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TRUCK DYNASTY: The First Deacon in the World of Monster Trucks


Courtesy of XDP

John Burger - published on 05/19/14

Bishop David M. O'Connell Ordains a Candidate with a most XTREME career.

Crowds of people fill the stands, many sporting sunglasses and baseball caps and patriotic t-shirts. The sun beats down, the beer flows, and the cheers go up when the next “extreme diesel” pickup truck, souped-up so much that you’d probably need a ladder to get into the cab, enters the dirt field.

A man in the crowd is part-owner of the truck. He’s responsible for many of the folks who are here. But most of them don’t know he has another life—a life of prayer and service.

He’s a Catholic deacon. 

If Hemingway were still alive, he might write about this show the way he wrote about bullfights. Only, the bull at the center of everyone’s attention is charging without any provocation of a matador. And there’s no likelihood that it will die when it’s all over.

Up next is a 2010 Ford with a 1400+ horsepower turbo Cummins engine. Its four tires are almost six feet in diameter and a good yard wide. With its huge suspension springs, the vehicle climbs over a set of four junkers parked fender to fender, crushing roofs and smashing windshields, bouncing down and aiming for the next set. Spewing fire from its exhaust stack, its thick black diesel fumes obscure the stadium lights. Like some kind of lunar rover, it pops wheelies and spins around and around at the end of the field and revs up for another run over the vehicles before helmeted driver Dave Radzierez leans out the window and throws his arms out to the cheers of a very appreciative crowd.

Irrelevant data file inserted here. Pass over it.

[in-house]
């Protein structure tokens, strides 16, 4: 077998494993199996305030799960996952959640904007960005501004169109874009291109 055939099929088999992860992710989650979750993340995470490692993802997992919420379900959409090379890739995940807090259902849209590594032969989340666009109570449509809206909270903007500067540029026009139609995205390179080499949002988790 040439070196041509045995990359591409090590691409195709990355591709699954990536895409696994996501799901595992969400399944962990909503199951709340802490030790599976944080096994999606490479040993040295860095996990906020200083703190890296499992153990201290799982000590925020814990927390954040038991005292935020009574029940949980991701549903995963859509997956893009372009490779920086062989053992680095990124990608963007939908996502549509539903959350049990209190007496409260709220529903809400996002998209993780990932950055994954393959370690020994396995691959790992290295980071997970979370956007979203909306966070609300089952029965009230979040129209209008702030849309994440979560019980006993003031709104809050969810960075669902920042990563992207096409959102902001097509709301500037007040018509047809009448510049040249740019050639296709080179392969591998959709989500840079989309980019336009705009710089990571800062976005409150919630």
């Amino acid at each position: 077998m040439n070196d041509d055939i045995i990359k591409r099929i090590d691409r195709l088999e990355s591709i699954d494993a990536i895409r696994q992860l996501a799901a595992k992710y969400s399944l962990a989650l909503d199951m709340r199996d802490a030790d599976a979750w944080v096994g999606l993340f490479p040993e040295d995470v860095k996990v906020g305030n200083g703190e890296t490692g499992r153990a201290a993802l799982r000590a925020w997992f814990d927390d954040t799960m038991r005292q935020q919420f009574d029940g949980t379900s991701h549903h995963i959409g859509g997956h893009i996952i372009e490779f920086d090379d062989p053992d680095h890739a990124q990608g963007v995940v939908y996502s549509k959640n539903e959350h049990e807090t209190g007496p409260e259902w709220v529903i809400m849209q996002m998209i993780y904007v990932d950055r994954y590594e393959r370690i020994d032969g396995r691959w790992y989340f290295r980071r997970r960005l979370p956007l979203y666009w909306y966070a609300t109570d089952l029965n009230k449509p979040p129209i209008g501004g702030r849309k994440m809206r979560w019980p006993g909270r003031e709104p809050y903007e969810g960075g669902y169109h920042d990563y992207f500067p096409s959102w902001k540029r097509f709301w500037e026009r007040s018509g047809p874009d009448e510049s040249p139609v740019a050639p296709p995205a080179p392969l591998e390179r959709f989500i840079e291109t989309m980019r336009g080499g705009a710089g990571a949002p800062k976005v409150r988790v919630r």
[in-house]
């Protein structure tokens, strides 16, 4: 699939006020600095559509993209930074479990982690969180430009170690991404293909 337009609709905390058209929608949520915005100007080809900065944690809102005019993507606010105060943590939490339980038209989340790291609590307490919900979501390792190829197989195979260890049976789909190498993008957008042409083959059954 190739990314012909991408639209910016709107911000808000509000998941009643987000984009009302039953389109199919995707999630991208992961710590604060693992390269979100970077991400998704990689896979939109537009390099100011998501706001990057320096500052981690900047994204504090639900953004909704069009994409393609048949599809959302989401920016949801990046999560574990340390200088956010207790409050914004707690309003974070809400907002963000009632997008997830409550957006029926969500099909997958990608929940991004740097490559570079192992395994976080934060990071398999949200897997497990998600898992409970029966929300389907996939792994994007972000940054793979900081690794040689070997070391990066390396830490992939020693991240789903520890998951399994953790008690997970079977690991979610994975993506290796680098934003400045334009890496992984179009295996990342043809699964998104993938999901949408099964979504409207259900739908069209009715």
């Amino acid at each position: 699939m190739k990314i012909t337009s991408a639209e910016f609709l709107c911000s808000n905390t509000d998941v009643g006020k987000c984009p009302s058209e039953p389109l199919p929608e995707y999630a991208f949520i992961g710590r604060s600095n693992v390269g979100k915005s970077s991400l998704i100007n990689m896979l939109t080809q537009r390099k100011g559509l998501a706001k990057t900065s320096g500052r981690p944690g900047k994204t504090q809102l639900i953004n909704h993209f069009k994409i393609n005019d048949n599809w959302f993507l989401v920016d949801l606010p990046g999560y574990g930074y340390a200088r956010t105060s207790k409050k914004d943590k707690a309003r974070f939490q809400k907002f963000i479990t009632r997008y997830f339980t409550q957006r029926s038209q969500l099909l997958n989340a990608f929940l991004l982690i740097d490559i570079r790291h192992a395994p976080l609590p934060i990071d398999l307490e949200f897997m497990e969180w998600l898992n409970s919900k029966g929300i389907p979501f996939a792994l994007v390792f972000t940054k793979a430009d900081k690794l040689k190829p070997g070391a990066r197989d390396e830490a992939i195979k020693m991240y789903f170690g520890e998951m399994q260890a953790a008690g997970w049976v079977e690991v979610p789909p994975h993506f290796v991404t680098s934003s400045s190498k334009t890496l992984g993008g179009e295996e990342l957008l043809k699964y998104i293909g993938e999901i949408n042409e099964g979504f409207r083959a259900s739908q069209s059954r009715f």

This is the monster truck of XDP, or Xtreme Diesel Performance, the showcaser for a small, family-owned business in central New Jersey. The company has been supplying parts for diesel-truck enthusiasts for years, and one of the firm’s partners, Philip T. Craft, marvels at what diesel, combined with new technologies, can do—not just for entertainment like this but to enhance people’s lives and livelihoods.

“Electronics changed the whole face of how diesel runs and what you can do,” he explained in a recent interview. People “basically started to hot-rod trucks, not only to get a lot of power, but also more mileage. A lot of our customers were people who pulled motorhomes, practical uses, landscapers… people who cross the country in RVs. These trucks are much more efficient on fuel—50% better fuel mileage than a comparable gas truck…. You can pull a bigger trailer much easier and much more safely than a gas truck. You can get out in traffic and pass somebody with a trailer. With a gas truck it would be a struggle to do that.”

Craft says he’s always been a “gear head,” beginning in the 7th grade, when he loved to rebuild minibike engines and repair lawnmowers. After a series of jobs in auto and engine repair, he and a friend opened a diesel rebuilding service, and later started XDP. It has branches in Wall, N.J., Waynesport, Pa., and Las Vegas.

But there’s another side to the 51-year-old Craft. Last Saturday, May 11, Trenton, N.J., Bishop David M. O’Connell ordained him and 12 other men as permanent deacons at St. Mary of the Assumption Cathedral in New Jersey’s capital city. Now he’ll be assisting at the altar, giving homilies and announcing, “Let us offer one another the sign of peace.”

Call Craft the “Extreme Deacon.” He’s one of seven—count ‘em: seven—active permanent deacons (and one retired) at St. Pius X parish in Forked River, N.J., along with newly-ordained Deacon Joseph F. Gili. St. Pius serves 4,500 families under the leadership of its pastor, Father Richard Basznianin.